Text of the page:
- Module 4 – Covers data interpretation, 6 FB ad types, and guidelines you should follow.
- Module 5 – Covers A/B split testing, automation, and scaling strategies.
Even though this information on running FB ads is useful, you can have this all for free via platforms like YouTube. It’s simply not worth the hefty price tag of $99/month.
2. Fast Track Triple Pack
It’s slightly advanced training on the same topic (Facebook ads). Priced at $297, it’s offered as an upsell/upgrade offer once someone has purchased the elementary training.
- 30-Day Fast Track – This 4-week program will assign you a coach to help you set up and optimize your first campaign step-by-step. Once complete, you’ll receive a graduation t-shirt and can proceed to the next training.
- 90-Day Accelerator – This training is offered on a drip-feed basis – a daily video for 90 days straight. It’s focused on sales, and also video adverts, and personal development.
- DGL Mastermind League – The third and final training will pit you against other teams of 5-8 people, and you’ll compete with them directly. Since you’ll be working in teams of 5-8 people, it’s a good way to learn from other people’s experiences and failures.
The Ugly Truth Behind DGL (Revealed)
As good as it all sounds, as long as the training material is concerned, you need to take these into consideration. Without thinking, it’s like throwing money into a sinkhole.
Most Digital Genius Lab Reviews only talk of the pros, but with this one, we shall throw some light on the cons as well. Let’s have a look:
- It’s not really a pyramid scheme, but it does share some characteristics. For the same reason (relying on recruiting and bringing people into the pyramid), Digital Altitude was taken down. The same is true with MOBE and several other platforms which focus heavily on recruiting.
- Lack of transparency – This is a big one, and you’re never on the same page with the company. The fact that you’re at some stage encouraged to sign up with the water filter company as a distributor, is never revealed until some time has passed.
- Lack of direction – It has some elements of affiliate marketing, but it’s MLMs for the most part. If you’re just getting started, this will only confuse you by teaching you random stuff if information overload isn’t already enough.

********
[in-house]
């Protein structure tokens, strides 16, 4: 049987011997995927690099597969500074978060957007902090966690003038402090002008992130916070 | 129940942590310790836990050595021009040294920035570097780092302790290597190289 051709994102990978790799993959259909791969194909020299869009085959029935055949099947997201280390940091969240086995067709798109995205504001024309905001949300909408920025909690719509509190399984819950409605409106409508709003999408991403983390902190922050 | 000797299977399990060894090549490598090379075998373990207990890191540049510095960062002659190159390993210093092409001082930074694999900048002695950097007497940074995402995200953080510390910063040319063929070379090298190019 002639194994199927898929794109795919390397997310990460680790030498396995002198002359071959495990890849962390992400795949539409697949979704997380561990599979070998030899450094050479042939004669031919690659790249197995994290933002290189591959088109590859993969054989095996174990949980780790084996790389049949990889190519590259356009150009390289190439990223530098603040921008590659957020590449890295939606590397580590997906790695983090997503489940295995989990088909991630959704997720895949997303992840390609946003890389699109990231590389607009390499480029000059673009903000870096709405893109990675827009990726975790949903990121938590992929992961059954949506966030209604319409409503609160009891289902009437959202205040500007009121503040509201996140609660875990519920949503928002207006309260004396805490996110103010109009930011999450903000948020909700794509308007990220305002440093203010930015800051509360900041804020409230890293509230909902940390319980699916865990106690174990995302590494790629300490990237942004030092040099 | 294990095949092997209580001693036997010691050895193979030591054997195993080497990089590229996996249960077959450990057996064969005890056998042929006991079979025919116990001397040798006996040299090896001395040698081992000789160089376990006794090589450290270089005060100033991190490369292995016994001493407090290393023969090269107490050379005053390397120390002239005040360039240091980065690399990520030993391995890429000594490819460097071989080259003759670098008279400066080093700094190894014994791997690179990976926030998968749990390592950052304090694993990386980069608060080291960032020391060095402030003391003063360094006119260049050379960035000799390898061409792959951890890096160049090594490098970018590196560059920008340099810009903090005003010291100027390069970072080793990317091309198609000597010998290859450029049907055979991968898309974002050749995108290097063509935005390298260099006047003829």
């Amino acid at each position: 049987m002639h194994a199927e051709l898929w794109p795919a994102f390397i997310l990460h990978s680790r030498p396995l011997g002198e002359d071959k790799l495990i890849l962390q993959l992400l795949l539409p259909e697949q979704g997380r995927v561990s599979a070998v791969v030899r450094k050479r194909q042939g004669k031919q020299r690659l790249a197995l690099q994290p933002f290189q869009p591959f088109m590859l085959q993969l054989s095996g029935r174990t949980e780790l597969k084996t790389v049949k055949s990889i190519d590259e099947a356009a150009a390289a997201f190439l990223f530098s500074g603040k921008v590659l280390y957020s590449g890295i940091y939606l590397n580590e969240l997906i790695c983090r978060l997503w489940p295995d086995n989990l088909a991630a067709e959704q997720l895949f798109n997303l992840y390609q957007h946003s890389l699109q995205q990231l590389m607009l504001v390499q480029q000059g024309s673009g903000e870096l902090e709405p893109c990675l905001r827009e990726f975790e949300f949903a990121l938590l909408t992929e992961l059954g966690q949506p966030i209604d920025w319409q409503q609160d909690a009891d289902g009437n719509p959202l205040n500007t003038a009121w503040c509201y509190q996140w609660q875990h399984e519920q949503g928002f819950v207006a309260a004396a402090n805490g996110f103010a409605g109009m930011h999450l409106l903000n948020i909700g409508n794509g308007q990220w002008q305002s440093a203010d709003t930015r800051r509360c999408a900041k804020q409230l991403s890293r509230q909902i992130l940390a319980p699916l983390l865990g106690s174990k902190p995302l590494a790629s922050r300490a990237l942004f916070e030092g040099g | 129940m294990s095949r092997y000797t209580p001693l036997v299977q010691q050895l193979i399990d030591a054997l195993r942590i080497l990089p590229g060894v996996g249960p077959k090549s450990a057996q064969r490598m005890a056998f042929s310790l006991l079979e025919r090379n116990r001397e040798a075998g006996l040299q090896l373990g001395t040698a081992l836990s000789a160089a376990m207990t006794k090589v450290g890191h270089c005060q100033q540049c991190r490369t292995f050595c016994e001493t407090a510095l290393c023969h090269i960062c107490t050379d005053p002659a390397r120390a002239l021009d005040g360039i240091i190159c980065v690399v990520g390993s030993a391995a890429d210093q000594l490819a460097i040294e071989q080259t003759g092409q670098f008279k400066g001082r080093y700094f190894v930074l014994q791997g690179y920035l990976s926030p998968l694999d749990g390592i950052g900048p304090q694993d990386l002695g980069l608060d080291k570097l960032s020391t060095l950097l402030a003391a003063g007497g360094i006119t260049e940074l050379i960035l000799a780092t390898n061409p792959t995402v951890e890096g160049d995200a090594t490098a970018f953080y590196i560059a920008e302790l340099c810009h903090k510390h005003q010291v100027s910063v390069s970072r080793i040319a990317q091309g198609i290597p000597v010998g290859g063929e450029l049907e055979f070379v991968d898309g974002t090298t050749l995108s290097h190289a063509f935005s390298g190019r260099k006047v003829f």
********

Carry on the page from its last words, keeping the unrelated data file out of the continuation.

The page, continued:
- Ridiculously overpriced for what it offers – Basic training on FB ads can be had for free on various educational platforms. At $99/month, you should instead be given advanced training, which they instead offer at an additional $297.
- Constant upsells – this is a huge red flag, and the coaches will even push you to get the upsells since it directly benefits them (referral commissions).
Things We Liked
- The platform believes in giving back – Digital Genius Lab participates in NeverThirst, an organization aiming to provide easy access to drinking water worldwide. DGL donates 1% of its yearly profits to the foundation.
- Decent FB ads training for beginners – The training is step-by-step, and if you’re a total beginner, you would definitely benefit from their coaching. Even though it’s overpriced, it still covers a lot of ground, and it can make your life easier if you intend to use FB ads for a while.
- Income potential is definitely there, but it will take a lot of effort and time. However, it’s also too easy to lose money with paid advertising, let alone make some if you don’t know what you’re doing. You shouldn’t dabble in paid ads unless you understand the process very well.
See Related: Builderall Review: Is It Worth the Price?
Final Words – Is Digital Genius Lab a Scam?
No, Digital Genius Lab is not a scam. It heavily focuses on recruiting (bringing people onto the system), and promotes a random water filter MLM. However, they have legit training on how you can use Facebook ads to your advantage.
At the end of the day, it’s a decision you’ll have to make. The training is decent, but it’s overpriced, and if that’s what you want to do moving forward, it’s best to check out some free content on paid advertising first.
Even though it can’t be called an outright scam, it’s still something we can’t recommend to our readers for the many reasons mentioned in this review. You’re better off working on independent platforms which don’t drag you into the ugly game of recruiting and instead teach a real skill.